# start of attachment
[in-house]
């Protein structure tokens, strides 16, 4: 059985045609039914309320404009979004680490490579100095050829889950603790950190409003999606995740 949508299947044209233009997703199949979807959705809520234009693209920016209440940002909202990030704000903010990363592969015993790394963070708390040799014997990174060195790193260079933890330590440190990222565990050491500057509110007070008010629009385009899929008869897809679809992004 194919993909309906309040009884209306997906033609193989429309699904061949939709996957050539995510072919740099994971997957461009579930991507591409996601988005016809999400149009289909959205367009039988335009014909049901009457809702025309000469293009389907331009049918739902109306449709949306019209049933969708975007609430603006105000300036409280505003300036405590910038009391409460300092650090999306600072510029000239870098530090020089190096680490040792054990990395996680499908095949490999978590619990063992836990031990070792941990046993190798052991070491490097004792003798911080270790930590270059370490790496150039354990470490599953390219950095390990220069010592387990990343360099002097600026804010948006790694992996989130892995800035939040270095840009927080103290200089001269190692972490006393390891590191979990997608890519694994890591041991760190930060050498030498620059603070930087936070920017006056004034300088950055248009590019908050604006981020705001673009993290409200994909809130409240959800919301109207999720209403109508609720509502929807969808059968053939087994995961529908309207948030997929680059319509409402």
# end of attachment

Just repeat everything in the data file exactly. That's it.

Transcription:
[in-house]
């Protein structure tokens, strides 16, 4: 059985045609039914309320404009979004680490490579100095050829889950603790950190409003999606995740 949508299947044209233009997703199949979807959705809520234009693209920016209440940002909202990030704000903010990363592969015993790394963070708390040799014997990174060195790193260079933890330590440190990222565990050491500057509110007070008010629009385009899929008869897809679809992004 194919993909309906309040009884209306997906033609193989429309699904061949939709996957050539995510072919740099994971997957461009579930991507591409996601988005016809999400149009289909959205367009039988335009014909049901009457809702025309000469293009389907331009049918739902109306449709949306019209049933969708975007609430603006105000300036409280505003300036405590910038009391409460300092650090999306600072510029000239870098530090020089190096680490040792054990990395996680499908095949490999978590619990063992836990031990070792941990046993190798052991070491490097004792003798911080270790930590270059370490790496150039354990470490599953390219950095390990220069010592387990990343360099002097600026804010948006790694992996989130892995800035939040270095840009927080103290200089001269190692972490006393390891590191979990997608890519694994890591041991760190930060050498030498620059603070930087936070920017006056004034300088950055248009590019908050604006981020705001673009993290409200994909809130409240959800919301109207999720209403109508609720509502929807969808059968053939087994995961529908309207948030997929680059319509409402």